Tag Archives: handheld

Dāo Xiāo Miàn – Sliced Noodle -­ 刀削面

A noodle delicacy coming directly from the noodle­-renowned Shanxi region. The Hand Shaved Noodles offer a rustic approach to the many variety of noodles found in China. The technique for preparation requires precision only achieved with endless practice. Unlike the other variety of noodles, these are meant to look simple, imperfect, and simply mouth-watering. Prices range depending on the different ingredients that can be added, but you can expect to pay around 30rmb per dish. It is considered as one of China’s famous five noodles, the other four being Beijing’s Zhajiangmian, Wuhan’s dry noodles, Sichuan’s dan dan noodles and Shandong’s Yi mein.

Cooking Method:
Preparing the Dough­
4 Cups of of bread flour (小麦面粉)
1­2 Cups of water
3 Cups of all purpose flour
1 Cup of rice flour
1 tbs of Salt
1tbs of baking powder
1­2 Cups of Water
Pour the dry ingredients into a bowl, open a small space in the center and slowly start pouring water. Mix the dough as you pour the water until you have a dry–but not sticky–mass. Add more water if necessary. When you have a rough dough, knead for 10 minutes. Let it rest for 10 minutes and knead again for another 10 minutes. Roll the dough into an oval and let it rest in the fridge.
OPTIONAL: Repeat the knead­rest process until you have a smooth surface. Wrapping the dough in plastic paper, while letting it rest, helps moisturize the dough.
Boiling the Noodles­
The noodle itself has a seemingly simple, traditional preparation. Start boiling water and add salt. Once the water is boiling, hold the dough on one hand and use a sharp knife to cut slices out of the mass (Preferably at a 30 degree angle). The motion should be seamless, with the knife always touching the dough. Cook for about 5 minutes and then take the noodles out.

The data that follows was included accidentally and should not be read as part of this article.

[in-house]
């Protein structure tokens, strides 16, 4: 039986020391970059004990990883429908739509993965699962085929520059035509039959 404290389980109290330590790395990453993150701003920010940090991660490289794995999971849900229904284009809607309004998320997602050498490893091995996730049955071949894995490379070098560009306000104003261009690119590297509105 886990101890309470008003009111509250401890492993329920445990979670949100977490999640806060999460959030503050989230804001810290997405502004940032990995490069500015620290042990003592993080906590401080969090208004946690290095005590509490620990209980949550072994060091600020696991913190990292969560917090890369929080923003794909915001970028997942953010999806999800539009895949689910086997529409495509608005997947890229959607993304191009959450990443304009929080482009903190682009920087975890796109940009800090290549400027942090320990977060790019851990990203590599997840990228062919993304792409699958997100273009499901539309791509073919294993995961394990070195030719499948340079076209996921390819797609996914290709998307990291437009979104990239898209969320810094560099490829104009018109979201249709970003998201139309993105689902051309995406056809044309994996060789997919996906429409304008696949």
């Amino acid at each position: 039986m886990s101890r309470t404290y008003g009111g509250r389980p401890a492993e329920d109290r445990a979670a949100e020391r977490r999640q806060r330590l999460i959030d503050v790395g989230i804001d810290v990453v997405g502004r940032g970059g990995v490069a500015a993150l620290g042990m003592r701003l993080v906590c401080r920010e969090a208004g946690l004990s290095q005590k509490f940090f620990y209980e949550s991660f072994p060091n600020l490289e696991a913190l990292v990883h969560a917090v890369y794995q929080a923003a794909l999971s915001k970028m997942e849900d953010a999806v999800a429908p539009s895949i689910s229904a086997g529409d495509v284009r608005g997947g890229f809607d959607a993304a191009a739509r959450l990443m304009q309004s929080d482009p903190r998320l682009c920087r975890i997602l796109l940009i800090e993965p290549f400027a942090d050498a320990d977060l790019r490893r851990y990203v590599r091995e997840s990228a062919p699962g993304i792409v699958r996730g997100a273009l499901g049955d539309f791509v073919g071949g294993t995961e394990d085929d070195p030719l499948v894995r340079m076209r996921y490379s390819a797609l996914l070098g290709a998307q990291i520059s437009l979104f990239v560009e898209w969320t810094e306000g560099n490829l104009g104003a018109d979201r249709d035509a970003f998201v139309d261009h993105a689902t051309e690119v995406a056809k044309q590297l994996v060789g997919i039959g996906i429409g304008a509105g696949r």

Add the noodles to a beef bone broth (牛骨头). Add red braised beef (红烧牛肉)or red braised cow mix (红烧牛杂). Place a few coriander leaves on top and enjoy.

Dāoxiāomiàn originated in Taiyuan, Shanxi during the 12th century. Although there is no clear record of how this type of noodle preparation came to be, there is a common tale that dates its origins back to the Mongolian Tartar occupation of the central plains in the Yuan Dynasty. At that time various types of household metalware were confiscated in order to prevent people from revolting and thus only one knife was available for every ten houses. The tale tells the story of a housewife preparing noodles. She had left the dough resting waiting for her family’s turn to use the knife. However while the husband was walking back home he stumbled upon a sharp yet thin piece of metal on the ground. Once home, the husband impatiently handed his wife the piece of metal and suggests she uses it to cut the dough–it worked. This technique resulted in noodles thick around the center but soft around the edges, a characteristic trait of Dāoxiāomiàn. This method quickly spread among the people of Shanxi. Later in the Ming Dynasty this technique also spread outside of the household and into restaurants and city streets.